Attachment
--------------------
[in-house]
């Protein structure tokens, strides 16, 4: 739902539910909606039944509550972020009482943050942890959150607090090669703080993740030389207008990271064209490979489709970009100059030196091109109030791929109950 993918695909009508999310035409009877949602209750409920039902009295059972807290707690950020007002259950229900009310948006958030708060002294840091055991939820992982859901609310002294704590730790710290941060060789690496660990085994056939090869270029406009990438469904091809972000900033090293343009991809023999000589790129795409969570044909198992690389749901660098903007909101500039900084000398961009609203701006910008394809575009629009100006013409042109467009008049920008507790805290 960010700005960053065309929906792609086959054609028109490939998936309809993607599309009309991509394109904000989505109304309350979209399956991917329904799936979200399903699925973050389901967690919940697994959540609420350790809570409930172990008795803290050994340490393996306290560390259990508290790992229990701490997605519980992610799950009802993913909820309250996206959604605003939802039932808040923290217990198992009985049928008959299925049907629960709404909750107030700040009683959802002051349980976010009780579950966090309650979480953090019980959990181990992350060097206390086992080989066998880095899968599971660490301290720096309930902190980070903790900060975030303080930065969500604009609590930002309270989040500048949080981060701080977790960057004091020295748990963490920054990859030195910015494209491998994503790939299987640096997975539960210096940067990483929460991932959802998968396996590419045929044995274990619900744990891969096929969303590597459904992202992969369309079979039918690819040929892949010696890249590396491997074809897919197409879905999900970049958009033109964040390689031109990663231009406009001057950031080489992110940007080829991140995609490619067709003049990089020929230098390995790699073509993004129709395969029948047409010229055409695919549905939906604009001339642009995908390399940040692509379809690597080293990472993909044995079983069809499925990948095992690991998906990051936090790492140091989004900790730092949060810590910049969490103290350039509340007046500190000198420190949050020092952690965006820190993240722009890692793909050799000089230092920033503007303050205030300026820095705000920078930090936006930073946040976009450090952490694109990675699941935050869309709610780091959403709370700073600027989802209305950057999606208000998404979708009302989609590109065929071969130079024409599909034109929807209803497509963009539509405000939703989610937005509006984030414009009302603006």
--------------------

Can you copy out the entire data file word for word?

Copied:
[in-house]
């Protein structure tokens, strides 16, 4: 739902539910909606039944509550972020009482943050942890959150607090090669703080993740030389207008990271064209490979489709970009100059030196091109109030791929109950 993918695909009508999310035409009877949602209750409920039902009295059972807290707690950020007002259950229900009310948006958030708060002294840091055991939820992982859901609310002294704590730790710290941060060789690496660990085994056939090869270029406009990438469904091809972000900033090293343009991809023999000589790129795409969570044909198992690389749901660098903007909101500039900084000398961009609203701006910008394809575009629009100006013409042109467009008049920008507790805290 960010700005960053065309929906792609086959054609028109490939998936309809993607599309009309991509394109904000989505109304309350979209399956991917329904799936979200399903699925973050389901967690919940697994959540609420350790809570409930172990008795803290050994340490393996306290560390259990508290790992229990701490997605519980992610799950009802993913909820309250996206959604605003939802039932808040923290217990198992009985049928008959299925049907629960709404909750107030700040009683959802002051349980976010009780579950966090309650979480953090019980959990181990992350060097206390086992080989066998880095899968599971660490301290720096309930902190980070903790900060975030303080930065969500604009609590930002309270989040500048949080981060701080977790960057004091020295748990963490920054990859030195910015494209491998994503790939299987640096997975539960210096940067990483929460991932959802998968396996590419045929044995274990619900744990891969096929969303590597459904992202992969369309079979039918690819040929892949010696890249590396491997074809897919197409879905999900970049958009033109964040390689031109990663231009406009001057950031080489992110940007080829991140995609490619067709003049990089020929230098390995790699073509993004129709395969029948047409010229055409695919549905939906604009001339642009995908390399940040692509379809690597080293990472993909044995079983069809499925990948095992690991998906990051936090790492140091989004900790730092949060810590910049969490103290350039509340007046500190000198420190949050020092952690965006820190993240722009890692793909050799000089230092920033503007303050205030300026820095705000920078930090936006930073946040976009450090952490694109990675699941935050869309709610780091959403709370700073600027989802209305950057999606208000998404979708009302989609590109065929071969130079024409599909034109929807209803497509963009539509405000939703989610937005509006984030414009009302603006």